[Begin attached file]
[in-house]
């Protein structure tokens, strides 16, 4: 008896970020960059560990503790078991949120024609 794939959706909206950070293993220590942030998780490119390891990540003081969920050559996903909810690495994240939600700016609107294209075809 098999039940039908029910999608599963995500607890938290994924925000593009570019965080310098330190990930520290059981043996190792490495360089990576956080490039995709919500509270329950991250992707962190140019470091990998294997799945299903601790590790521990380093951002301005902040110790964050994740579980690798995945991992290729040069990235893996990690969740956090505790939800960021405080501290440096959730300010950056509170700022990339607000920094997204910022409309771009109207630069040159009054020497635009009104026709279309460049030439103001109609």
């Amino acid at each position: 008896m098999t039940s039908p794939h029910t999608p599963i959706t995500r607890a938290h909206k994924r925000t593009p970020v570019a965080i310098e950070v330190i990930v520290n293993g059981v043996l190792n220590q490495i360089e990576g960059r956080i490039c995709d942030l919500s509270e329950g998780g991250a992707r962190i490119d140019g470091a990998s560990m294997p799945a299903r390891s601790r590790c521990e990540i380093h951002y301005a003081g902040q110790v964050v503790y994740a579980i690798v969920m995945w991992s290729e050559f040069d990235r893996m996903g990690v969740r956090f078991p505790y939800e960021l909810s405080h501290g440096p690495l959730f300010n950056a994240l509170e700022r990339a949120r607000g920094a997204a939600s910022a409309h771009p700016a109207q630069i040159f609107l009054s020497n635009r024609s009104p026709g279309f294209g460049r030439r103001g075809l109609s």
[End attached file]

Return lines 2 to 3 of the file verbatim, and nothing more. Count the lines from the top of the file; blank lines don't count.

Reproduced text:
């Protein structure tokens, strides 16, 4: 008896970020960059560990503790078991949120024609 794939959706909206950070293993220590942030998780490119390891990540003081969920050559996903909810690495994240939600700016609107294209075809 098999039940039908029910999608599963995500607890938290994924925000593009570019965080310098330190990930520290059981043996190792490495360089990576956080490039995709919500509270329950991250992707962190140019470091990998294997799945299903601790590790521990380093951002301005902040110790964050994740579980690798995945991992290729040069990235893996990690969740956090505790939800960021405080501290440096959730300010950056509170700022990339607000920094997204910022409309771009109207630069040159009054020497635009009104026709279309460049030439103001109609």
């Amino acid at each position: 008896m098999t039940s039908p794939h029910t999608p599963i959706t995500r607890a938290h909206k994924r925000t593009p970020v570019a965080i310098e950070v330190i990930v520290n293993g059981v043996l190792n220590q490495i360089e990576g960059r956080i490039c995709d942030l919500s509270e329950g998780g991250a992707r962190i490119d140019g470091a990998s560990m294997p799945a299903r390891s601790r590790c521990e990540i380093h951002y301005a003081g902040q110790v964050v503790y994740a579980i690798v969920m995945w991992s290729e050559f040069d990235r893996m996903g990690v969740r956090f078991p505790y939800e960021l909810s405080h501290g440096p690495l959730f300010n950056a994240l509170e700022r990339a949120r607000g920094a997204a939600s910022a409309h771009p700016a109207q630069i040159f609107l009054s020497n635009r024609s009104p026709g279309f294209g460049r030439r103001g075809l109609s």